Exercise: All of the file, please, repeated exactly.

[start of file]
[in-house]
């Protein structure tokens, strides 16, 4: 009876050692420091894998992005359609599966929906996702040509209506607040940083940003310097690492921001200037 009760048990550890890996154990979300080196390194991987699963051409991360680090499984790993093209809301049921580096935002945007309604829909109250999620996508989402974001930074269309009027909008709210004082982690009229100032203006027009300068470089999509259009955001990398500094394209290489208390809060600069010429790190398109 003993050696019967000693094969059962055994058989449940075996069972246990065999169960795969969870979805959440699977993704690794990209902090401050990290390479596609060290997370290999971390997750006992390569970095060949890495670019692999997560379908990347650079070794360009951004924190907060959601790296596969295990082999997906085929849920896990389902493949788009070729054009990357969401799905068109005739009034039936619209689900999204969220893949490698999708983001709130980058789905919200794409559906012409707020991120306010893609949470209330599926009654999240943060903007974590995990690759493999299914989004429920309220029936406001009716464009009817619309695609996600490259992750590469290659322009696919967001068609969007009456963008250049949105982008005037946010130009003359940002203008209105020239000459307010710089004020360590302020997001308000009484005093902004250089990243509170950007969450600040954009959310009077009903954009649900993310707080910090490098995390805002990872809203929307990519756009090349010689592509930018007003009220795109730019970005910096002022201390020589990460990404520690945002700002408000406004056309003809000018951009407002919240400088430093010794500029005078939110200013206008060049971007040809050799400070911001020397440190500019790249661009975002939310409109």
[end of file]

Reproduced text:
[in-house]
């Protein structure tokens, strides 16, 4: 009876050692420091894998992005359609599966929906996702040509209506607040940083940003310097690492921001200037 009760048990550890890996154990979300080196390194991987699963051409991360680090499984790993093209809301049921580096935002945007309604829909109250999620996508989402974001930074269309009027909008709210004082982690009229100032203006027009300068470089999509259009955001990398500094394209290489208390809060600069010429790190398109 003993050696019967000693094969059962055994058989449940075996069972246990065999169960795969969870979805959440699977993704690794990209902090401050990290390479596609060290997370290999971390997750006992390569970095060949890495670019692999997560379908990347650079070794360009951004924190907060959601790296596969295990082999997906085929849920896990389902493949788009070729054009990357969401799905068109005739009034039936619209689900999204969220893949490698999708983001709130980058789905919200794409559906012409707020991120306010893609949470209330599926009654999240943060903007974590995990690759493999299914989004429920309220029936406001009716464009009817619309695609996600490259992750590469290659322009696919967001068609969007009456963008250049949105982008005037946010130009003359940002203008209105020239000459307010710089004020360590302020997001308000009484005093902004250089990243509170950007969450600040954009959310009077009903954009649900993310707080910090490098995390805002990872809203929307990519756009090349010689592509930018007003009220795109730019970005910096002022201390020589990460990404520690945002700002408000406004056309003809000018951009407002919240400088430093010794500029005078939110200013206008060049971007040809050799400070911001020397440190500019790249661009975002939310409109």